There’s something within the human condition that seems to enjoy seeing others fail, especially if those who fail were previously successful. For instance, we might celebrate seeing a top sports team fall from their lofty perch after a long period of success. About time too, and other phrases come to mind.

So it is when we read about Saul—the man chosen as king over Israel and anointed by the prophet Samuel. Later we see him fall from grace, make mistakes, and come to an inglorious end (1 Samuel 31:8-9). “Serves him right!” “He got it wrong and got what he deserved!” Such comments are common today in Christian circles. But look at how differently the men of Jabesh-gilead saw things. They heard of Saul’s death, and all the valiant men went out, at considerable risk, and took down his body so that he could be buried properly (1 Samuel 31:11-13). They showed him enormous respect even in death; they honored him.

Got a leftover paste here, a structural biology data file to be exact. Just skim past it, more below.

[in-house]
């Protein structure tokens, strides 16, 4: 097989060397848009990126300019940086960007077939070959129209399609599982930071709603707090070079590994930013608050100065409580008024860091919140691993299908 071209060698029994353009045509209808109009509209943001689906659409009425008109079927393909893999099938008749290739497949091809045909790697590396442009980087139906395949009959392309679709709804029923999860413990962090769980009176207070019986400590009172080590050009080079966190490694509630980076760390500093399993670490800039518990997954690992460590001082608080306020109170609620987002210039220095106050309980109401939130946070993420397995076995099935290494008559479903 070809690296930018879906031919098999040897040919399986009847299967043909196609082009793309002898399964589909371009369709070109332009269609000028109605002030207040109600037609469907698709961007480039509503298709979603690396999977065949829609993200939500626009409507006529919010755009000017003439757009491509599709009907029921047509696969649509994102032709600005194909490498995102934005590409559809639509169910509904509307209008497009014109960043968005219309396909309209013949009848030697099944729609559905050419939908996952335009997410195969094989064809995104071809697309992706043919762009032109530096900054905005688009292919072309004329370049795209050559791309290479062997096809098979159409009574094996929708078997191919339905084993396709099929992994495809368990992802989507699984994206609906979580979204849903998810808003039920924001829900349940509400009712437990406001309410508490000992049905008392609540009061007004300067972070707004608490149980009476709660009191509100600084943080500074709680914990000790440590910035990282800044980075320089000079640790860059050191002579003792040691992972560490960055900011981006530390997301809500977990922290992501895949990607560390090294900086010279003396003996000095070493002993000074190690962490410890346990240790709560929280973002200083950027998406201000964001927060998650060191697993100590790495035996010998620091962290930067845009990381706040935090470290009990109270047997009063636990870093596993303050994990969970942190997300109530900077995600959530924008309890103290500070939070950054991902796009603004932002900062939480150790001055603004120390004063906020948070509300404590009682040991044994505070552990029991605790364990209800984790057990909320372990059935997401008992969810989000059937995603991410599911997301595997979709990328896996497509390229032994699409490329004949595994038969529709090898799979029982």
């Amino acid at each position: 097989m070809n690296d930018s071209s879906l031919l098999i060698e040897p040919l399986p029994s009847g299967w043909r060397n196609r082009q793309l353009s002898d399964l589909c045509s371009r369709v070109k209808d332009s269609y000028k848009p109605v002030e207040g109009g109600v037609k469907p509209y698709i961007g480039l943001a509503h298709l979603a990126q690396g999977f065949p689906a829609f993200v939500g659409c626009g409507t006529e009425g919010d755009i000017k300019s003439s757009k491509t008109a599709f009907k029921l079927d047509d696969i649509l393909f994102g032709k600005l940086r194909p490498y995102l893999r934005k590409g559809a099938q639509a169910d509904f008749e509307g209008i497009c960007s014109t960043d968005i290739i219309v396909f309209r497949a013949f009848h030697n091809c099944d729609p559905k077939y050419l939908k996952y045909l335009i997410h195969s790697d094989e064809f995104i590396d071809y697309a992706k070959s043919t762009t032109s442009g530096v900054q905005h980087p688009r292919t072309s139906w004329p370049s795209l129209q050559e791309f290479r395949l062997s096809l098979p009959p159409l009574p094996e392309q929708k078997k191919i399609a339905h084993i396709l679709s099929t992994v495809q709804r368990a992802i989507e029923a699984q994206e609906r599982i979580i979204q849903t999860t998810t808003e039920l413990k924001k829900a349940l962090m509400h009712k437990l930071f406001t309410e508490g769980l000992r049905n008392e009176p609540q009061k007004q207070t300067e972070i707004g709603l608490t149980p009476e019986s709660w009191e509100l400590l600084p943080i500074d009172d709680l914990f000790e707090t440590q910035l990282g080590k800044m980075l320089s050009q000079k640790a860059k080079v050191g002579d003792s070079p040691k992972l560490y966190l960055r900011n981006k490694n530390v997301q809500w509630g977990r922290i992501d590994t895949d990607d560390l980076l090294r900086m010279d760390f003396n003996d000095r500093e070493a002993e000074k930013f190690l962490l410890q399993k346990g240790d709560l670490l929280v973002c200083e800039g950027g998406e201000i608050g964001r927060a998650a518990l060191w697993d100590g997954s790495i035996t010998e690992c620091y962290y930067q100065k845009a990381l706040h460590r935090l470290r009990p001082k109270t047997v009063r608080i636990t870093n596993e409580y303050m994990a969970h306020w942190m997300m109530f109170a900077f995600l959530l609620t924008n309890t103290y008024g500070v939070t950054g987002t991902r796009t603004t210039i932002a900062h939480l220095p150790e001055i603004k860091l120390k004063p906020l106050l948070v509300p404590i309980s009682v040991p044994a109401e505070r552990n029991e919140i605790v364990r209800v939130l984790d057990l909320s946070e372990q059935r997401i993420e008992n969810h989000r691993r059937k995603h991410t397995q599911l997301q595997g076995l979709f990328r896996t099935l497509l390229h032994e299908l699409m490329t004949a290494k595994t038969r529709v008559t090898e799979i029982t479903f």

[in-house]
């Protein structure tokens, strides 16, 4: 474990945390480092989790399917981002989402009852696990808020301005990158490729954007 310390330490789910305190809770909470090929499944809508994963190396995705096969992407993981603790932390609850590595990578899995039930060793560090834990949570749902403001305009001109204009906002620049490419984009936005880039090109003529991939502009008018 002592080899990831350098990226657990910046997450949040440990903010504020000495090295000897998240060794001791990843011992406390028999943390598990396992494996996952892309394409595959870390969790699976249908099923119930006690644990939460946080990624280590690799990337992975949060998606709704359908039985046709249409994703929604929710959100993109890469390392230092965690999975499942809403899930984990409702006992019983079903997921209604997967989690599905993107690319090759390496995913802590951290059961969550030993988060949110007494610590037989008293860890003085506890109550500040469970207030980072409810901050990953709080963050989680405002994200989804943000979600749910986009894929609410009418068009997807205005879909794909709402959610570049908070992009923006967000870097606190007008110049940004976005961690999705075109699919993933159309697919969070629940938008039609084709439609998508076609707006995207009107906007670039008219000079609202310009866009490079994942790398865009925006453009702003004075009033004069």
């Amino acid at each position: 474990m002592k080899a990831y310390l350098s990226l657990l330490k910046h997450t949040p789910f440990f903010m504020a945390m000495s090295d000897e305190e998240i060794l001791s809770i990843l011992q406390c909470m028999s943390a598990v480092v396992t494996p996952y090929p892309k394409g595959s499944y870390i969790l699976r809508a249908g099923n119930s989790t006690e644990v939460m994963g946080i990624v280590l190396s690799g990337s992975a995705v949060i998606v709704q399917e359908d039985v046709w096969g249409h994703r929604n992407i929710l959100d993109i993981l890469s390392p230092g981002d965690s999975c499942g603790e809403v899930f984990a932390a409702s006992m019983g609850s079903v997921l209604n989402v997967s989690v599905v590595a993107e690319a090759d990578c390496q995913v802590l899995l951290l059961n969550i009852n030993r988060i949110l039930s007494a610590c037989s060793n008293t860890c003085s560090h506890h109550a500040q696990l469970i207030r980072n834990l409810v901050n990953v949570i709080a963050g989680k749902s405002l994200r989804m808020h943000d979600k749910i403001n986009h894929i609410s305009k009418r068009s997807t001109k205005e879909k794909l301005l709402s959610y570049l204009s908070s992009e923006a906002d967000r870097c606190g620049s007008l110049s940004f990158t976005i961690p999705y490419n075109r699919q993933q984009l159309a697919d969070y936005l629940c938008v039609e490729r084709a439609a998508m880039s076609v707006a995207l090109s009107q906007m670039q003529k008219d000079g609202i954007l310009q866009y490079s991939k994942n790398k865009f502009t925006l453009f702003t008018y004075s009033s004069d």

Why? We find the answer when we read 1 Samuel 11:1-13 and see that it was Saul who came to the rescue of the besieged and hopeless people of Jabesh-gilead. It was he who commanded those who could fight to rally around him and go out to defend the people. The Scripture says, “The Spirit of God came powerfully upon Saul” (1 Samuel 11:6).

And they never forgot him. They remained grateful and honored the man who had rescued them, even though he later got it wrong. Now that’s class! We could all learn from their behavior. For it’s so easy to condemn those who fall away, who don’t stay the course. But God reveals that no matter what happens to people, we should always do the honorable thing and remember the good rather than pointing fingers at their failings. In doing so, we honor Him.

NLT 365-day reading plan passage for today: Acts 11:19-29